This book is meant to be very thought provoking as Morrie’s theories on a life well lived are laid out. It was easy to read from a time stand point although the concepts were heavy. It is laid out in a way to allow you to think over each topic and digest it as you go. It is worth the read if you haven’t already.

4/5

Posted in 2017 Reading Challenge

Popsugar Reading Challenge Book #32

The next prompt was back to me and I have found that finding the book is nearly as much fun as reading it. These later prompts are reminding me that earlier picks may have fit better in these categories as well.

A book set in two different time periods – The Wedding Dress by Rachel Hauck

1912, Emily. 1929, Mary. 1968, Hillary. Present day, Charlotte. Each bride finds themselves in the possession of a magical wedding dress made with gold silk that shines in the light, never fades and never needs altered.

Each bride has a story to tell and it is up to the newest owner, Charlotte, to find out where the dress came from and what it means. As a modern day bridal shop owner who specializes in matching each bride with the perfect dress, Charlotte is up to the task. When she begins to untangle the history of the dress she learns more about herself than she thought possible.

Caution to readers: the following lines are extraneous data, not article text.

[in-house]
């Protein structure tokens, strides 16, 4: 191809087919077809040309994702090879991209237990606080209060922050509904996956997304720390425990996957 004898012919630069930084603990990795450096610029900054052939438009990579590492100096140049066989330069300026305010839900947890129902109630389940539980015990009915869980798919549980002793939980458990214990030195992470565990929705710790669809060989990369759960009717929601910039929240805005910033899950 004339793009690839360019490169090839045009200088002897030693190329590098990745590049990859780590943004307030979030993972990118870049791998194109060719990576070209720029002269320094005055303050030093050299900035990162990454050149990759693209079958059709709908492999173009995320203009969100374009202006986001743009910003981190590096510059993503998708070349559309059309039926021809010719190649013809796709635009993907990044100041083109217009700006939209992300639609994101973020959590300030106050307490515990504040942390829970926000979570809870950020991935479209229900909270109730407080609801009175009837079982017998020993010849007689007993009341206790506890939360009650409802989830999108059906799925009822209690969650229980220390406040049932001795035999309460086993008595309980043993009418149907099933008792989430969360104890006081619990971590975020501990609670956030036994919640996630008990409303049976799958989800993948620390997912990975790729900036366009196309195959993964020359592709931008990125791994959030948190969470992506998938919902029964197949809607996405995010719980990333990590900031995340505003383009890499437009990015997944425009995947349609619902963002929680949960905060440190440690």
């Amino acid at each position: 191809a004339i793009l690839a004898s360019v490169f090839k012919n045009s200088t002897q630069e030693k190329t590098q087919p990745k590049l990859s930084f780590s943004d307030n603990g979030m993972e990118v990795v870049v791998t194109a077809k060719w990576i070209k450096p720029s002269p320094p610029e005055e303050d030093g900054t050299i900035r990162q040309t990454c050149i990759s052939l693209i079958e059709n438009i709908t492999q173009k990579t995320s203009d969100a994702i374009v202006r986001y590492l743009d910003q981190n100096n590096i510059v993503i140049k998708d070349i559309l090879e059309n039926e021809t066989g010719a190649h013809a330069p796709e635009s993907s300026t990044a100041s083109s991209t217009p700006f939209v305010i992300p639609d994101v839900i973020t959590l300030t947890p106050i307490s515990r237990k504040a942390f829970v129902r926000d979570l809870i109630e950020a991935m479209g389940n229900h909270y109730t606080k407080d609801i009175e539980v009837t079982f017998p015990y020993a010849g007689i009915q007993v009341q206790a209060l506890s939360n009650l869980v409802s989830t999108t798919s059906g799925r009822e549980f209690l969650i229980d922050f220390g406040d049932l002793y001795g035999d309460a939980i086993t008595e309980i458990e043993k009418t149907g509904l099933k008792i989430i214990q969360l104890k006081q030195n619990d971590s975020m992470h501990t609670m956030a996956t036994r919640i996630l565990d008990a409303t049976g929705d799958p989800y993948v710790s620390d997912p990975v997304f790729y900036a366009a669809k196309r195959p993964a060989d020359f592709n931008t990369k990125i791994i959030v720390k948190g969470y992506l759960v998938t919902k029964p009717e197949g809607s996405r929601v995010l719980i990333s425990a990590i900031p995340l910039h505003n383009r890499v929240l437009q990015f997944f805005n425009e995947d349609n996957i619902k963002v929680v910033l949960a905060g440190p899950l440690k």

Charlotte is about to get married when the book begins, but she has questions: is he the right man, does she want to get married, will she fit in with his family? She feels unsettled about her own past as an orphan with no family and has been delaying her own wedding plans until the month prior to the date when she finds herself at an auction purchasing a welded shut trunk for $1,000 from a strange man dressed in purple velvet.